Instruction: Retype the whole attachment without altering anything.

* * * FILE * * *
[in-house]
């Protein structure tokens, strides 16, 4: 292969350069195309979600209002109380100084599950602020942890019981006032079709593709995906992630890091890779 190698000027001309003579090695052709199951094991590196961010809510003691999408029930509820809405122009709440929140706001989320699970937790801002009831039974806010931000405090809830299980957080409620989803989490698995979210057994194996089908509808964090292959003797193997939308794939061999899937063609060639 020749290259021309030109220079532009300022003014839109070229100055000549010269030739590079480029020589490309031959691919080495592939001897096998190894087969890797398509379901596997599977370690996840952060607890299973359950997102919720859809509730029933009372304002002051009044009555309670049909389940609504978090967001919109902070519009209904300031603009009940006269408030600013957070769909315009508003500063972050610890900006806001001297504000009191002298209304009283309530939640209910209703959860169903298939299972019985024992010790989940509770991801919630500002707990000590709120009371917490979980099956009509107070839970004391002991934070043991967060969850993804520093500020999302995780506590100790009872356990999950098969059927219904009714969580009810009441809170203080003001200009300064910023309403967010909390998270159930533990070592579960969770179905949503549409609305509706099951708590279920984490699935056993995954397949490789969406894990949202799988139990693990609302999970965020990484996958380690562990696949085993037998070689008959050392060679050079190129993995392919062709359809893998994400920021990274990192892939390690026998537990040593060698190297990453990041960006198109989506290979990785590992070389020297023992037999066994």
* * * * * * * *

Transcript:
[in-house]
């Protein structure tokens, strides 16, 4: 292969350069195309979600209002109380100084599950602020942890019981006032079709593709995906992630890091890779 190698000027001309003579090695052709199951094991590196961010809510003691999408029930509820809405122009709440929140706001989320699970937790801002009831039974806010931000405090809830299980957080409620989803989490698995979210057994194996089908509808964090292959003797193997939308794939061999899937063609060639 020749290259021309030109220079532009300022003014839109070229100055000549010269030739590079480029020589490309031959691919080495592939001897096998190894087969890797398509379901596997599977370690996840952060607890299973359950997102919720859809509730029933009372304002002051009044009555309670049909389940609504978090967001919109902070519009209904300031603009009940006269408030600013957070769909315009508003500063972050610890900006806001001297504000009191002298209304009283309530939640209910209703959860169903298939299972019985024992010790989940509770991801919630500002707990000590709120009371917490979980099956009509107070839970004391002991934070043991967060969850993804520093500020999302995780506590100790009872356990999950098969059927219904009714969580009810009441809170203080003001200009300064910023309403967010909390998270159930533990070592579960969770179905949503549409609305509706099951708590279920984490699935056993995954397949490789969406894990949202799988139990693990609302999970965020990484996958380690562990696949085993037998070689008959050392060679050079190129993995392919062709359809893998994400920021990274990192892939390690026998537990040593060698190297990453990041960006198109989506290979990785590992070389020297023992037999066994």